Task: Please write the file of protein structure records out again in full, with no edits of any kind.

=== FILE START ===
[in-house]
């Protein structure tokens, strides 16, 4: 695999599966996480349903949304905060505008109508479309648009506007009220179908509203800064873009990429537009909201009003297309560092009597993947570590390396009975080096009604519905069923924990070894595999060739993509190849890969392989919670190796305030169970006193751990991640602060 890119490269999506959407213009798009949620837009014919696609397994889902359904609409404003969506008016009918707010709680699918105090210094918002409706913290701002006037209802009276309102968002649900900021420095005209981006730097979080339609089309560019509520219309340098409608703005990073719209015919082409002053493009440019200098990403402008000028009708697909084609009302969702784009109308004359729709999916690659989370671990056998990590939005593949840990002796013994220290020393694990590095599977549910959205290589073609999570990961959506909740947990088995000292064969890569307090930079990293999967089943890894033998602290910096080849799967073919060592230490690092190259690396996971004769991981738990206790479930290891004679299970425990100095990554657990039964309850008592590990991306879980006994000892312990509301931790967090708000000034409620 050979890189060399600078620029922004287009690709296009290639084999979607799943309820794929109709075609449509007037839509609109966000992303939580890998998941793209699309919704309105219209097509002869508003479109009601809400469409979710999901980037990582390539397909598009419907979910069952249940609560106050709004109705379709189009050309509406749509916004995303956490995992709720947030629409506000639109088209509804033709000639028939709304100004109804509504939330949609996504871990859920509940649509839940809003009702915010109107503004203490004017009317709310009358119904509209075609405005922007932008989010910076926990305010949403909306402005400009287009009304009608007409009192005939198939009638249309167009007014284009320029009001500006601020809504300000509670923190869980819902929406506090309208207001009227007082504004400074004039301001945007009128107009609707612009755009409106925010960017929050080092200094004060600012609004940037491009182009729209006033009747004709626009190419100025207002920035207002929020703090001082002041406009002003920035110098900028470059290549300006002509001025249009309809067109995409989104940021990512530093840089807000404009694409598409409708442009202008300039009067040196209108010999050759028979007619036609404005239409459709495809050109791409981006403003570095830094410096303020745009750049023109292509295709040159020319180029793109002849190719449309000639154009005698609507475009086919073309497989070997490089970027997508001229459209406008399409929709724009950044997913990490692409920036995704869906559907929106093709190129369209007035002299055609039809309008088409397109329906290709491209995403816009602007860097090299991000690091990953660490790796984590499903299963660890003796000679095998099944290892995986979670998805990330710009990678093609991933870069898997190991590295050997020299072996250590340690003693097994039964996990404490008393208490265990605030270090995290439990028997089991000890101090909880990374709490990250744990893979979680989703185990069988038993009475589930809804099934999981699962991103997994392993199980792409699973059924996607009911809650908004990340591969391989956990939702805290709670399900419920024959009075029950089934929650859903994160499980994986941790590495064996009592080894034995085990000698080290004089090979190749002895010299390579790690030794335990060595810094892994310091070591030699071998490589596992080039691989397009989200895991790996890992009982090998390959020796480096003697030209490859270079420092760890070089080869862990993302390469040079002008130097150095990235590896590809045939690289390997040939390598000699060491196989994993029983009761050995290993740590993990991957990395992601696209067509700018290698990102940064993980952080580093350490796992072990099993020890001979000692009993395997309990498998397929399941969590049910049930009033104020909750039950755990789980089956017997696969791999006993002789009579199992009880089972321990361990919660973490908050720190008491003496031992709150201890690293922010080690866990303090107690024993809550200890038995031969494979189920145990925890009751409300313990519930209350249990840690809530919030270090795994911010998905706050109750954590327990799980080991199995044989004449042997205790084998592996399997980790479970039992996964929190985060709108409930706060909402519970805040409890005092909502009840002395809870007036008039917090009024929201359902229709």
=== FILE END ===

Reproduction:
[in-house]
């Protein structure tokens, strides 16, 4: 695999599966996480349903949304905060505008109508479309648009506007009220179908509203800064873009990429537009909201009003297309560092009597993947570590390396009975080096009604519905069923924990070894595999060739993509190849890969392989919670190796305030169970006193751990991640602060 890119490269999506959407213009798009949620837009014919696609397994889902359904609409404003969506008016009918707010709680699918105090210094918002409706913290701002006037209802009276309102968002649900900021420095005209981006730097979080339609089309560019509520219309340098409608703005990073719209015919082409002053493009440019200098990403402008000028009708697909084609009302969702784009109308004359729709999916690659989370671990056998990590939005593949840990002796013994220290020393694990590095599977549910959205290589073609999570990961959506909740947990088995000292064969890569307090930079990293999967089943890894033998602290910096080849799967073919060592230490690092190259690396996971004769991981738990206790479930290891004679299970425990100095990554657990039964309850008592590990991306879980006994000892312990509301931790967090708000000034409620 050979890189060399600078620029922004287009690709296009290639084999979607799943309820794929109709075609449509007037839509609109966000992303939580890998998941793209699309919704309105219209097509002869508003479109009601809400469409979710999901980037990582390539397909598009419907979910069952249940609560106050709004109705379709189009050309509406749509916004995303956490995992709720947030629409506000639109088209509804033709000639028939709304100004109804509504939330949609996504871990859920509940649509839940809003009702915010109107503004203490004017009317709310009358119904509209075609405005922007932008989010910076926990305010949403909306402005400009287009009304009608007409009192005939198939009638249309167009007014284009320029009001500006601020809504300000509670923190869980819902929406506090309208207001009227007082504004400074004039301001945007009128107009609707612009755009409106925010960017929050080092200094004060600012609004940037491009182009729209006033009747004709626009190419100025207002920035207002929020703090001082002041406009002003920035110098900028470059290549300006002509001025249009309809067109995409989104940021990512530093840089807000404009694409598409409708442009202008300039009067040196209108010999050759028979007619036609404005239409459709495809050109791409981006403003570095830094410096303020745009750049023109292509295709040159020319180029793109002849190719449309000639154009005698609507475009086919073309497989070997490089970027997508001229459209406008399409929709724009950044997913990490692409920036995704869906559907929106093709190129369209007035002299055609039809309008088409397109329906290709491209995403816009602007860097090299991000690091990953660490790796984590499903299963660890003796000679095998099944290892995986979670998805990330710009990678093609991933870069898997190991590295050997020299072996250590340690003693097994039964996990404490008393208490265990605030270090995290439990028997089991000890101090909880990374709490990250744990893979979680989703185990069988038993009475589930809804099934999981699962991103997994392993199980792409699973059924996607009911809650908004990340591969391989956990939702805290709670399900419920024959009075029950089934929650859903994160499980994986941790590495064996009592080894034995085990000698080290004089090979190749002895010299390579790690030794335990060595810094892994310091070591030699071998490589596992080039691989397009989200895991790996890992009982090998390959020796480096003697030209490859270079420092760890070089080869862990993302390469040079002008130097150095990235590896590809045939690289390997040939390598000699060491196989994993029983009761050995290993740590993990991957990395992601696209067509700018290698990102940064993980952080580093350490796992072990099993020890001979000692009993395997309990498998397929399941969590049910049930009033104020909750039950755990789980089956017997696969791999006993002789009579199992009880089972321990361990919660973490908050720190008491003496031992709150201890690293922010080690866990303090107690024993809550200890038995031969494979189920145990925890009751409300313990519930209350249990840690809530919030270090795994911010998905706050109750954590327990799980080991199995044989004449042997205790084998592996399997980790479970039992996964929190985060709108409930706060909402519970805040409890005092909502009840002395809870007036008039917090009024929201359902229709």